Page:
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House of Binge: How Netflix accelerated binge-watching

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Netflix might get a lot of flack for its whole-season release model, but that was always the plan for its first original "House of Cards."

Dana Brunetti, executive producer of the award-winning original, told CNBC that the show's production perfectly aligned with Netflix's plan to change movie streaming.

"When [Netflix] came and said they wanted to release all 13 episodes in one shot, we're like, 'That's great,' because we had already approached it like a big, long feature movie," Brunetti said.

Netflix has helped bring blockbuster movies and some of America's favorite television shows to their subscribers' living rooms, laptops and smartphones without the hassle of advertisements. "House of Cards" has been one of the many shows to benefit from the company's success and the viewers' need for content.

Many people criticized the way "House of Cards" was released and how Netflix encouraged viewers to binge-watch shows. "It would have happened anyway," Brunetti said. "I think we helped accelerate it."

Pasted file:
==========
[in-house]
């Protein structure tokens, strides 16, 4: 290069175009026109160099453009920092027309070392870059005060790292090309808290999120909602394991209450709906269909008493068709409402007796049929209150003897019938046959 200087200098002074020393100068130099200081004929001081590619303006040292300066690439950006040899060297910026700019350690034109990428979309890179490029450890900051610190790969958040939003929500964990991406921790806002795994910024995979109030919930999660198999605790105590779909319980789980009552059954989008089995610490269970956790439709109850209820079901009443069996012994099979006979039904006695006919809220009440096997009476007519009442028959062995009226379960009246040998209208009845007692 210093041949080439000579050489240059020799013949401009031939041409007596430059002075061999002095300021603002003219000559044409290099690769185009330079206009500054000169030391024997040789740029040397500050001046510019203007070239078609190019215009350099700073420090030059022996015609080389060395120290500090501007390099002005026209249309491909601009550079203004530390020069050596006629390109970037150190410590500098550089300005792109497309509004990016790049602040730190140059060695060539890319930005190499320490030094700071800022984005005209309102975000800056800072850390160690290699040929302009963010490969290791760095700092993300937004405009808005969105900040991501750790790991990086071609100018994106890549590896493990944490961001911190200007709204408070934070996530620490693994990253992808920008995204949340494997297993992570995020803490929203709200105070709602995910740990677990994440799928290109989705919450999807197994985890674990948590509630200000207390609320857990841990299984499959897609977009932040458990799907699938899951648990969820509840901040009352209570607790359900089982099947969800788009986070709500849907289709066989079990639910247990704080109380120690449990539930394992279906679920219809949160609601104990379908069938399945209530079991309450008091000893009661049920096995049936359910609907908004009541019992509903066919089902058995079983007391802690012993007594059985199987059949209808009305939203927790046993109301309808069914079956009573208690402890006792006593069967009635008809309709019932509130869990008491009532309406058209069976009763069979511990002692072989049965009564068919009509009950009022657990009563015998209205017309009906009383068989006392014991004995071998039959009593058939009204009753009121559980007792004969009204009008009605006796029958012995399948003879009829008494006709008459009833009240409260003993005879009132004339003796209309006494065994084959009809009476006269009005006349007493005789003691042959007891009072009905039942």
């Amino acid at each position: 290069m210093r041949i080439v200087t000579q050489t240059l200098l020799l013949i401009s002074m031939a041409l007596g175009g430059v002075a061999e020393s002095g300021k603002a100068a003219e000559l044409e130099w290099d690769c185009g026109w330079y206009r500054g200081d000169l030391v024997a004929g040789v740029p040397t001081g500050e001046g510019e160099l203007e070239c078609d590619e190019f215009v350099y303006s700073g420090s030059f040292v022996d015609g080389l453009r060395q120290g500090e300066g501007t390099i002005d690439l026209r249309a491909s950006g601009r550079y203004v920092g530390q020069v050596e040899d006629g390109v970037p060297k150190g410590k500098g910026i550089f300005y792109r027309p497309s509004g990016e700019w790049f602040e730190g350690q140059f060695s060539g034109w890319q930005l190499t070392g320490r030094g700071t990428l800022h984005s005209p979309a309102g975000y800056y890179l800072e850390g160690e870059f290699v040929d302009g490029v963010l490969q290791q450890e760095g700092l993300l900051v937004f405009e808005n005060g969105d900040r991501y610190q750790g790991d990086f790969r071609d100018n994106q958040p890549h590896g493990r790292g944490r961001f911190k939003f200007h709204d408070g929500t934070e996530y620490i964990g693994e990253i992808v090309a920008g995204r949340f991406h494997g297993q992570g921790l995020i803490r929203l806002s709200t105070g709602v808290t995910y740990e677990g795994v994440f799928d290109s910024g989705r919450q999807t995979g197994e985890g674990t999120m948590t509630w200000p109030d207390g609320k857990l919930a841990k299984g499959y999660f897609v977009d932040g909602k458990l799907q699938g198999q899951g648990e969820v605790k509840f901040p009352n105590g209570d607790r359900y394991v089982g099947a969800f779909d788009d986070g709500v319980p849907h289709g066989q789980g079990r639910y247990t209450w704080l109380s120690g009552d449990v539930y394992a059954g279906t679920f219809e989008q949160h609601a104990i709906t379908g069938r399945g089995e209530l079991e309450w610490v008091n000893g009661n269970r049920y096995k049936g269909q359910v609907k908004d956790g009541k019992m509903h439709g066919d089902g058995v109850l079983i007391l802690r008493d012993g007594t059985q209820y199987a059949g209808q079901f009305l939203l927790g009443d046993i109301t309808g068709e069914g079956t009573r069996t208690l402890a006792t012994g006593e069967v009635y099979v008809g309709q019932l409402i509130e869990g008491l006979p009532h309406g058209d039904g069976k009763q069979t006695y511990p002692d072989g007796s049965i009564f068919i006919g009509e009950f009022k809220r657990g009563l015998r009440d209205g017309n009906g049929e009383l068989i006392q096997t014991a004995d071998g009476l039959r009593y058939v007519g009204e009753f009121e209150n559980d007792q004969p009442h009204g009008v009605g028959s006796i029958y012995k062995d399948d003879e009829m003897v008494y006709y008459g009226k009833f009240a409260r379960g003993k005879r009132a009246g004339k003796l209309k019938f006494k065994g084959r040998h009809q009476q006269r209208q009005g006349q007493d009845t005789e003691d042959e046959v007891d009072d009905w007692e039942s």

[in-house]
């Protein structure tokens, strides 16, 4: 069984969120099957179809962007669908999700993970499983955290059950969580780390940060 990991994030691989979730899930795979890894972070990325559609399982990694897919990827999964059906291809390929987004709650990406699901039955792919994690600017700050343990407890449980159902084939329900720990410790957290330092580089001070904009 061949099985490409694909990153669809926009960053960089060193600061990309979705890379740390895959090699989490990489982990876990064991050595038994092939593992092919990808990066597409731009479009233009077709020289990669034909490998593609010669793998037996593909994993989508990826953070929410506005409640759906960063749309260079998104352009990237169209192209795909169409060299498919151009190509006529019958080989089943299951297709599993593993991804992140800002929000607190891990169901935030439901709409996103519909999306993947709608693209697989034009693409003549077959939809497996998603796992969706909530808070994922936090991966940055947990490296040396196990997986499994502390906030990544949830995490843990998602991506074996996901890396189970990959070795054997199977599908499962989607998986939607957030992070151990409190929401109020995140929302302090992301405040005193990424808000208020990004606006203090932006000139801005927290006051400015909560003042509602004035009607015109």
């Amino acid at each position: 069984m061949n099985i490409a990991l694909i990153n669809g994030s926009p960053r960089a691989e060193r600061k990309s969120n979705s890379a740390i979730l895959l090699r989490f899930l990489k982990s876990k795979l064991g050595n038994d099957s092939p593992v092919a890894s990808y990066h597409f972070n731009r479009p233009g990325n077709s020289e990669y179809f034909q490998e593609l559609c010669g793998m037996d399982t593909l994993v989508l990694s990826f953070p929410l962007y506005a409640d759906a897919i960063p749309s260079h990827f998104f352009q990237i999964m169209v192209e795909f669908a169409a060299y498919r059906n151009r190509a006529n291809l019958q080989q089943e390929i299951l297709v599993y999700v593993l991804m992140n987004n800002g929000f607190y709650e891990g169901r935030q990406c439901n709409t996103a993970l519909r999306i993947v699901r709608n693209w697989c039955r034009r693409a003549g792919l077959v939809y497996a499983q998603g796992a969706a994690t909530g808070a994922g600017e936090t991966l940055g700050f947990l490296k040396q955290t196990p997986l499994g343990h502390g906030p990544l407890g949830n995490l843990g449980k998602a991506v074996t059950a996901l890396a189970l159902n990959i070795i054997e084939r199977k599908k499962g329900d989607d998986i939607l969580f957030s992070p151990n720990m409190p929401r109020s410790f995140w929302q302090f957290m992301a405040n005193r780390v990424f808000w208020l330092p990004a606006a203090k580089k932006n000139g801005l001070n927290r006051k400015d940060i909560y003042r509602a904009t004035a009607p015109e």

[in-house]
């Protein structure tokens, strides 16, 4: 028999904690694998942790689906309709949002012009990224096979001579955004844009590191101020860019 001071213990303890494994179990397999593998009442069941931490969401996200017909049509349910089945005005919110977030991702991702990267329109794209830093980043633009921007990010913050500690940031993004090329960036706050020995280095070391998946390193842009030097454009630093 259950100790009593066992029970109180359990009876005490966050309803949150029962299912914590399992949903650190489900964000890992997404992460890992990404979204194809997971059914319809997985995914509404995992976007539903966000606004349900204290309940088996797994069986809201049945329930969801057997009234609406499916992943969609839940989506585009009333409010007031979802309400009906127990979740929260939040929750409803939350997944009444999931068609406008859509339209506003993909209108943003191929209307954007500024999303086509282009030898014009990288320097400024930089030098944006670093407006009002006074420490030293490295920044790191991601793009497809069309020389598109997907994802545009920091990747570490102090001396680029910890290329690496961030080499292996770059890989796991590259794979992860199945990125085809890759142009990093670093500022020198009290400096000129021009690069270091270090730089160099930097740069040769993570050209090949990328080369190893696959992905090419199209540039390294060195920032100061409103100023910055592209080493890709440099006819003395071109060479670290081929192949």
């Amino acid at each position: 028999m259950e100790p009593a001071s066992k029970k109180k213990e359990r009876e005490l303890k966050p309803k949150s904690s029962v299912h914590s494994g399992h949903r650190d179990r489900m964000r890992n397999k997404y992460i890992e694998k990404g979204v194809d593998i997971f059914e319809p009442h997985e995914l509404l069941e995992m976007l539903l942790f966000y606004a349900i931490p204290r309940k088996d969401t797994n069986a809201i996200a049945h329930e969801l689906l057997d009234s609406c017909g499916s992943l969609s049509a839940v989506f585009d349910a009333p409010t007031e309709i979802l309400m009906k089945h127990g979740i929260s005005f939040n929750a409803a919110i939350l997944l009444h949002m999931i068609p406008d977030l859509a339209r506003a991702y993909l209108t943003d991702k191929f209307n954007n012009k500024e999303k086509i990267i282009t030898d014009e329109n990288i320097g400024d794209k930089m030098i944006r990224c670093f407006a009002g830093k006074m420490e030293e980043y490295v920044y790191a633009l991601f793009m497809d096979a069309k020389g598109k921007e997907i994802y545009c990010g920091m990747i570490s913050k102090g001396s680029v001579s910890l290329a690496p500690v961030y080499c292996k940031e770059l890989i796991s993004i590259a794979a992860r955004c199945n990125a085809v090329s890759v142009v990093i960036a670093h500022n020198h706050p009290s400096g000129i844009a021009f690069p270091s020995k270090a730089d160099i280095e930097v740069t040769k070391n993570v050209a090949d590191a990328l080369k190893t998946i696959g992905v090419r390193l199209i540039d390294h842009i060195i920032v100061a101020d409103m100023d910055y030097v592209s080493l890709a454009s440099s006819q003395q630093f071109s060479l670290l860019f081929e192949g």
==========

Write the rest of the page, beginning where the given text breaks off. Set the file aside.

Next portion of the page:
David Giesbrecht | Netflix

Binge-watching has completely altered the way viewers consume media and the way media companies distribute their content.

Although Netflix does not release its viewership data, Brunetti said that "House of Cards" and Netflix originals had a huge impact on gaining subscribers for the company.

A 2015 study by Syracuse University showed that a viewer's ability to binge-watch a television series is dependent on the show's story line. Although the Netflix platform distributes the show to millions, the success of "House of Cards" can be attributed to its compelling and provocative nature.

"If it's a great series, it's a great series. The social conversation might help get people to come next week, but who cares?" Brunetti said.

Devour the full season of "Binge" with Carl Quintanilla here.